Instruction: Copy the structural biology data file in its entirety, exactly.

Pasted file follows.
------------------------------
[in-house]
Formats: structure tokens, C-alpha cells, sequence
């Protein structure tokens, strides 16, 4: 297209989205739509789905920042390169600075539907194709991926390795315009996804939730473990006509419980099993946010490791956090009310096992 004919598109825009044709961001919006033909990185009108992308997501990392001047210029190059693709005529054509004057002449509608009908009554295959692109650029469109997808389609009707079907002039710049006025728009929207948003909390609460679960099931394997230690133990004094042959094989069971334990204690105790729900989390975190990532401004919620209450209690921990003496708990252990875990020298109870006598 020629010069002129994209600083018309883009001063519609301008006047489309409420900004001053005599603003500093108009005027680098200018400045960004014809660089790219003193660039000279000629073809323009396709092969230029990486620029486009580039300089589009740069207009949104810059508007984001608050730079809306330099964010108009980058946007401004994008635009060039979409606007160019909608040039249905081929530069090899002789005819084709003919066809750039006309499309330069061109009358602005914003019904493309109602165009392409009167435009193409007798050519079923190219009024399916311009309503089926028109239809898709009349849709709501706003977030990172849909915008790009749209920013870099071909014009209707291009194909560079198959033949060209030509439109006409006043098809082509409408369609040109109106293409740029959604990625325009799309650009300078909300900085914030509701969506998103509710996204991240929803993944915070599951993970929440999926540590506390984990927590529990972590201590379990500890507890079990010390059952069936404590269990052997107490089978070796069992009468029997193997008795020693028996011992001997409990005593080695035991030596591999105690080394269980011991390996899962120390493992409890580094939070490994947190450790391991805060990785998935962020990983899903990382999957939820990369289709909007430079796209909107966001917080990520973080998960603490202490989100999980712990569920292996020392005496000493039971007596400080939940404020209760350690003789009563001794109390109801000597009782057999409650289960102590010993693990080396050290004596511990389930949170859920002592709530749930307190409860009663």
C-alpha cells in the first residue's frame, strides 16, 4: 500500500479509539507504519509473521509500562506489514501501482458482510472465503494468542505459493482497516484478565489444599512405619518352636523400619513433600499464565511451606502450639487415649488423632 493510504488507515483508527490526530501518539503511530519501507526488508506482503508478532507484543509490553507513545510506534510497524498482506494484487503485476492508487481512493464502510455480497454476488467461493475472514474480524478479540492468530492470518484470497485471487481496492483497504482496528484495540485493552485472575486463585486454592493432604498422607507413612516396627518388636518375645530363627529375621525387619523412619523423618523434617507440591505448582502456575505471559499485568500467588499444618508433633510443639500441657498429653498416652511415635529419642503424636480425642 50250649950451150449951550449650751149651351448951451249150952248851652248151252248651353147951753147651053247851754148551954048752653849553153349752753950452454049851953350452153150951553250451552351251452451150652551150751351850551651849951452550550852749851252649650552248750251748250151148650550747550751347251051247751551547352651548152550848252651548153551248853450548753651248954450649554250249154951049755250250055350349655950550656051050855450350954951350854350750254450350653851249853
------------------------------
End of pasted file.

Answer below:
[in-house]
Formats: structure tokens, C-alpha cells, sequence
């Protein structure tokens, strides 16, 4: 297209989205739509789905920042390169600075539907194709991926390795315009996804939730473990006509419980099993946010490791956090009310096992 004919598109825009044709961001919006033909990185009108992308997501990392001047210029190059693709005529054509004057002449509608009908009554295959692109650029469109997808389609009707079907002039710049006025728009929207948003909390609460679960099931394997230690133990004094042959094989069971334990204690105790729900989390975190990532401004919620209450209690921990003496708990252990875990020298109870006598 020629010069002129994209600083018309883009001063519609301008006047489309409420900004001053005599603003500093108009005027680098200018400045960004014809660089790219003193660039000279000629073809323009396709092969230029990486620029486009580039300089589009740069207009949104810059508007984001608050730079809306330099964010108009980058946007401004994008635009060039979409606007160019909608040039249905081929530069090899002789005819084709003919066809750039006309499309330069061109009358602005914003019904493309109602165009392409009167435009193409007798050519079923190219009024399916311009309503089926028109239809898709009349849709709501706003977030990172849909915008790009749209920013870099071909014009209707291009194909560079198959033949060209030509439109006409006043098809082509409408369609040109109106293409740029959604990625325009799309650009300078909300900085914030509701969506998103509710996204991240929803993944915070599951993970929440999926540590506390984990927590529990972590201590379990500890507890079990010390059952069936404590269990052997107490089978070796069992009468029997193997008795020693028996011992001997409990005593080695035991030596591999105690080394269980011991390996899962120390493992409890580094939070490994947190450790391991805060990785998935962020990983899903990382999957939820990369289709909007430079796209909107966001917080990520973080998960603490202490989100999980712990569920292996020392005496000493039971007596400080939940404020209760350690003789009563001794109390109801000597009782057999409650289960102590010993693990080396050290004596511990389930949170859920002592709530749930307190409860009663």
C-alpha cells in the first residue's frame, strides 16, 4: 500500500479509539507504519509473521509500562506489514501501482458482510472465503494468542505459493482497516484478565489444599512405619518352636523400619513433600499464565511451606502450639487415649488423632 493510504488507515483508527490526530501518539503511530519501507526488508506482503508478532507484543509490553507513545510506534510497524498482506494484487503485476492508487481512493464502510455480497454476488467461493475472514474480524478479540492468530492470518484470497485471487481496492483497504482496528484495540485493552485472575486463585486454592493432604498422607507413612516396627518388636518375645530363627529375621525387619523412619523423618523434617507440591505448582502456575505471559499485568500467588499444618508433633510443639500441657498429653498416652511415635529419642503424636480425642 50250649950451150449951550449650751149651351448951451249150952248851652248151252248651353147951753147651053247851754148551954048752653849553153349752753950452454049851953350452153150951553250451552351251452451150652551150751351850551651849951452550550852749851252649650552248750251748250151148650550747550751347251051247751551547352651548152550848252651548153551248853450548753651248954450649554250249154951049755250250055350349655950550656051050855450350954951350854350750254450350653851249853